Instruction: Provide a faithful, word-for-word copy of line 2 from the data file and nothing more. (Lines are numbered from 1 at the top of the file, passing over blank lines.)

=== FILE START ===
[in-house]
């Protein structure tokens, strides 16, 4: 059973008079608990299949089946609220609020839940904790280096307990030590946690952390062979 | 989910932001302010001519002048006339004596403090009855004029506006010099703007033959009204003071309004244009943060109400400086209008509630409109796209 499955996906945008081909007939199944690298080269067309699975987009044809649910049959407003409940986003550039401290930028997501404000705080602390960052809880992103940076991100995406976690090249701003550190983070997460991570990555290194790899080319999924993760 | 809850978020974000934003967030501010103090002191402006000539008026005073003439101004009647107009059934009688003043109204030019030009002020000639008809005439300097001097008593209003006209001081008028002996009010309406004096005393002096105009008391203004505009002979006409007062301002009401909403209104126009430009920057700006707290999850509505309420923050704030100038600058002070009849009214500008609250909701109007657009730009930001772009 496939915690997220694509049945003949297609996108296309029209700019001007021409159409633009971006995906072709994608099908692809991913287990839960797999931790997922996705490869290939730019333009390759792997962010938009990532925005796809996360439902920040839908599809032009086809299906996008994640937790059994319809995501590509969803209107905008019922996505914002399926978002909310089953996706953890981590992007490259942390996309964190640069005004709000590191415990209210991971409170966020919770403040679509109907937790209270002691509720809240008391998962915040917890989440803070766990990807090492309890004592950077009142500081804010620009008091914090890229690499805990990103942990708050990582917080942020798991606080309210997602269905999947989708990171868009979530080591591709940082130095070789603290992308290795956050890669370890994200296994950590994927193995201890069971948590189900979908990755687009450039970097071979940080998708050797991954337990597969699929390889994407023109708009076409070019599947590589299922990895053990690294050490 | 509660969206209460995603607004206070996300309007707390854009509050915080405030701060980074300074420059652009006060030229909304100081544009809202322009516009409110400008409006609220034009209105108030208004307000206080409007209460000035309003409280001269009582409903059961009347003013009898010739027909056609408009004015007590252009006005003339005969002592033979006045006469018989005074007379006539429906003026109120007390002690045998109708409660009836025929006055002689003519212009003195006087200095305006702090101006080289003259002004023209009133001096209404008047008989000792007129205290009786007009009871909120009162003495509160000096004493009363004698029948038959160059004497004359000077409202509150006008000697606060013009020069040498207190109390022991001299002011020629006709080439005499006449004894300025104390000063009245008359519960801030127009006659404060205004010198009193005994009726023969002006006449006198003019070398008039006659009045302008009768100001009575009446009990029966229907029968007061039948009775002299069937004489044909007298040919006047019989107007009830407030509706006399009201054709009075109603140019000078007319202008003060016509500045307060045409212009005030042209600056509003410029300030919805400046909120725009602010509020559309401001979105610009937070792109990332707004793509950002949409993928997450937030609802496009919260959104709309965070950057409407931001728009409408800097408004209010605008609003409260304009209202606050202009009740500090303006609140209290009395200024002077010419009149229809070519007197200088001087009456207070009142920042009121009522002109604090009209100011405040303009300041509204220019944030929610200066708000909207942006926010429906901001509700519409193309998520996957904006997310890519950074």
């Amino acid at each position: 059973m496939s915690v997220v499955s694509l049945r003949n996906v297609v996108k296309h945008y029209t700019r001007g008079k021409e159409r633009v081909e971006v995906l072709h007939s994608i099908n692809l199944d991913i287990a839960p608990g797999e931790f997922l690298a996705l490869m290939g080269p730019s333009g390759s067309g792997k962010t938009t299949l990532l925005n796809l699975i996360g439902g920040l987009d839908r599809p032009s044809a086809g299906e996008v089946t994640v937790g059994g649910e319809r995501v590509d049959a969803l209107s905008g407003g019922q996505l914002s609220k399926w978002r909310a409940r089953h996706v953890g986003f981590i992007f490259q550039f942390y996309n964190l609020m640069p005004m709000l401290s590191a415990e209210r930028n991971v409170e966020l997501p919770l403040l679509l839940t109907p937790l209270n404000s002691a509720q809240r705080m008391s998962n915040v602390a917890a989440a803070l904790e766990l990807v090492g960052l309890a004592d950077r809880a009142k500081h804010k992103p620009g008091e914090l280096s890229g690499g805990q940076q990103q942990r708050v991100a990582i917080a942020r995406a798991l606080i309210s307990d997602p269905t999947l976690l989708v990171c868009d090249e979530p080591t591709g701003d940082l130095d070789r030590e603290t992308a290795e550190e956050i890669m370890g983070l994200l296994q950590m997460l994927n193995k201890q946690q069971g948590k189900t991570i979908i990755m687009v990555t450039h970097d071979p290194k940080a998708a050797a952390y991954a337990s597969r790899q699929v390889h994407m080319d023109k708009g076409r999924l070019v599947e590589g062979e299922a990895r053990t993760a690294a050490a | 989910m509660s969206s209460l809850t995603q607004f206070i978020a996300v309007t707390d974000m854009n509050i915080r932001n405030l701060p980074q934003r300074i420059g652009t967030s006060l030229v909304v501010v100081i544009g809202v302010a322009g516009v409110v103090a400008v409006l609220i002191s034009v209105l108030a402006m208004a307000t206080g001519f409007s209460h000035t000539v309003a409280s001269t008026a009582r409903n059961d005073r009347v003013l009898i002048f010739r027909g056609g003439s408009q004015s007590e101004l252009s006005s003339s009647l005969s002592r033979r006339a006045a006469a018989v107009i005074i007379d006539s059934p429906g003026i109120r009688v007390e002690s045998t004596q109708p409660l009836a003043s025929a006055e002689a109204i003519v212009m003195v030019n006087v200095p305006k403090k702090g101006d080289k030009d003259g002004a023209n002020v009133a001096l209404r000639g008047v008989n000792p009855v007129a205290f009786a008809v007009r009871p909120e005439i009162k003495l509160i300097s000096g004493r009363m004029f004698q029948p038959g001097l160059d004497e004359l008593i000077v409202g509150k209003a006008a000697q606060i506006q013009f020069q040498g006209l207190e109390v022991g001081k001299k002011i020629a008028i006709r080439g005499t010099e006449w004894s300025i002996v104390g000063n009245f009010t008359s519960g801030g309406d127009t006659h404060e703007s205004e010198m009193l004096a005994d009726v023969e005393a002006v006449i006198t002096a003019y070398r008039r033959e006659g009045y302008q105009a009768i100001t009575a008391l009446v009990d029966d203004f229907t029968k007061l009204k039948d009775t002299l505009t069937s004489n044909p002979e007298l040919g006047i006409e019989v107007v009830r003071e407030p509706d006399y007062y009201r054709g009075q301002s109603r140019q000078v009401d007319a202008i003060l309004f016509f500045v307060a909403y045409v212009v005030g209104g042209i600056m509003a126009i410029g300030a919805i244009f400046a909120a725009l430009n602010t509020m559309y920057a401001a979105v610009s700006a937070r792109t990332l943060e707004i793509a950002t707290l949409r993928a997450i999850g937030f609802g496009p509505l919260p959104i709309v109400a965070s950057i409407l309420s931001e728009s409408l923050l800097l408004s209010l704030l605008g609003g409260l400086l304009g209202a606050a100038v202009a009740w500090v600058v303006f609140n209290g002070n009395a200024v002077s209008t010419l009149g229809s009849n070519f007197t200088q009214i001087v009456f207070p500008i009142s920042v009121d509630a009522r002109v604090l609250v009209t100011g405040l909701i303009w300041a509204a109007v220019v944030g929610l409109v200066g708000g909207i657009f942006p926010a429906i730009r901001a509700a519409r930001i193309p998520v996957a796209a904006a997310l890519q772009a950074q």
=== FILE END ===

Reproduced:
């Protein structure tokens, strides 16, 4: 059973008079608990299949089946609220609020839940904790280096307990030590946690952390062979 | 989910932001302010001519002048006339004596403090009855004029506006010099703007033959009204003071309004244009943060109400400086209008509630409109796209 499955996906945008081909007939199944690298080269067309699975987009044809649910049959407003409940986003550039401290930028997501404000705080602390960052809880992103940076991100995406976690090249701003550190983070997460991570990555290194790899080319999924993760 | 809850978020974000934003967030501010103090002191402006000539008026005073003439101004009647107009059934009688003043109204030019030009002020000639008809005439300097001097008593209003006209001081008028002996009010309406004096005393002096105009008391203004505009002979006409007062301002009401909403209104126009430009920057700006707290999850509505309420923050704030100038600058002070009849009214500008609250909701109007657009730009930001772009 496939915690997220694509049945003949297609996108296309029209700019001007021409159409633009971006995906072709994608099908692809991913287990839960797999931790997922996705490869290939730019333009390759792997962010938009990532925005796809996360439902920040839908599809032009086809299906996008994640937790059994319809995501590509969803209107905008019922996505914002399926978002909310089953996706953890981590992007490259942390996309964190640069005004709000590191415990209210991971409170966020919770403040679509109907937790209270002691509720809240008391998962915040917890989440803070766990990807090492309890004592950077009142500081804010620009008091914090890229690499805990990103942990708050990582917080942020798991606080309210997602269905999947989708990171868009979530080591591709940082130095070789603290992308290795956050890669370890994200296994950590994927193995201890069971948590189900979908990755687009450039970097071979940080998708050797991954337990597969699929390889994407023109708009076409070019599947590589299922990895053990690294050490 | 509660969206209460995603607004206070996300309007707390854009509050915080405030701060980074300074420059652009006060030229909304100081544009809202322009516009409110400008409006609220034009209105108030208004307000206080409007209460000035309003409280001269009582409903059961009347003013009898010739027909056609408009004015007590252009006005003339005969002592033979006045006469018989005074007379006539429906003026109120007390002690045998109708409660009836025929006055002689003519212009003195006087200095305006702090101006080289003259002004023209009133001096209404008047008989000792007129205290009786007009009871909120009162003495509160000096004493009363004698029948038959160059004497004359000077409202509150006008000697606060013009020069040498207190109390022991001299002011020629006709080439005499006449004894300025104390000063009245008359519960801030127009006659404060205004010198009193005994009726023969002006006449006198003019070398008039006659009045302008009768100001009575009446009990029966229907029968007061039948009775002299069937004489044909007298040919006047019989107007009830407030509706006399009201054709009075109603140019000078007319202008003060016509500045307060045409212009005030042209600056509003410029300030919805400046909120725009602010509020559309401001979105610009937070792109990332707004793509950002949409993928997450937030609802496009919260959104709309965070950057409407931001728009409408800097408004209010605008609003409260304009209202606050202009009740500090303006609140209290009395200024002077010419009149229809070519007197200088001087009456207070009142920042009121009522002109604090009209100011405040303009300041509204220019944030929610200066708000909207942006926010429906901001509700519409193309998520996957904006997310890519950074």